Radiation therapy is one of the three primary forms of medical treatment used in the fight against cancer. Radiation therapy can be used both to treat cancer and to reduce symptoms associated with cancer such as pain. It may be used alone or in combination with surgery or chemotherapy. Radiation therapy can be used at almost every place in your body. Radiation therapy is a rapidly evolving field of medicine. New techniques allow for higher delivery of radiation doses to cancer cells while limiting dosage to your normal tissue. Some forms of radiation therapy include: MammositeTM, Stereotactic Body Radiation Therapy (SBRT), VolumetricModualted Arc Therapy (VMAT), Image-Guided Radiation Therapy (IGRT) and Intensity Modulated Radiation Therapy (IMRT), External Beam and 3-D conformal radiation. The length of time for radiation therapy varies according to type of therapy provided and the cancer being treated.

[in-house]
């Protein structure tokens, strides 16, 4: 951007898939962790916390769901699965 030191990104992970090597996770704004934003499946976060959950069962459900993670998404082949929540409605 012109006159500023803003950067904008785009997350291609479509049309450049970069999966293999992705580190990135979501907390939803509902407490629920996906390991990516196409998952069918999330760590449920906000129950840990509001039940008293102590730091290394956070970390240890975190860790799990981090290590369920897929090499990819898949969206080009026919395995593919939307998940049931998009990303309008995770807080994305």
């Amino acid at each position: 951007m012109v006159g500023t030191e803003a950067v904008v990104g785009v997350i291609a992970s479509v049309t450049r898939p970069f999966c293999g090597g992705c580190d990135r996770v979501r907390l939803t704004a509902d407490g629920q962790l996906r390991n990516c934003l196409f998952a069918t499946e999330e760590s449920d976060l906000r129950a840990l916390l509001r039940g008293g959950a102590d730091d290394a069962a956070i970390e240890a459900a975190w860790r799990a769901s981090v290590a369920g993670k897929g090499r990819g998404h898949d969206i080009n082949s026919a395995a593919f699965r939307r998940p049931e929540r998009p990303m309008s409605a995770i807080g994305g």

3-D Conformal Radiation
3-D Conformal Radiation Therapy is a high-technology technique that allows radiation beams to be shaped to the contour of the treatment area by using computer simulation. This allows radiation beams to treat the cancerous area and reduces exposure to nearby healthy tissue. This technique is used routinely for most patients undergoing radiation therapy.
External Beam Radiation
One of the most common forms of radiation therapy, external beam radiation treats your cancer from the outside of the body into the cancer through the use of "beams" of radiation. External beam radiation is delivered through a linear accelerator --a high energy x-ray machine. In conjunction with CT scan images and based on extensive planning, the linear accelerator directs radiation beams to the organs and tissues affected by cancer. Typically, external beam radiation treatments last under 15 minutes. External beam radiation is usually delivered 5 days a week for several weeks, depending on cancer type. The procedure itself causes no pain. The most common side effect to external beam radiation is skin irritation.
High-Dose Rate Brachytherapy: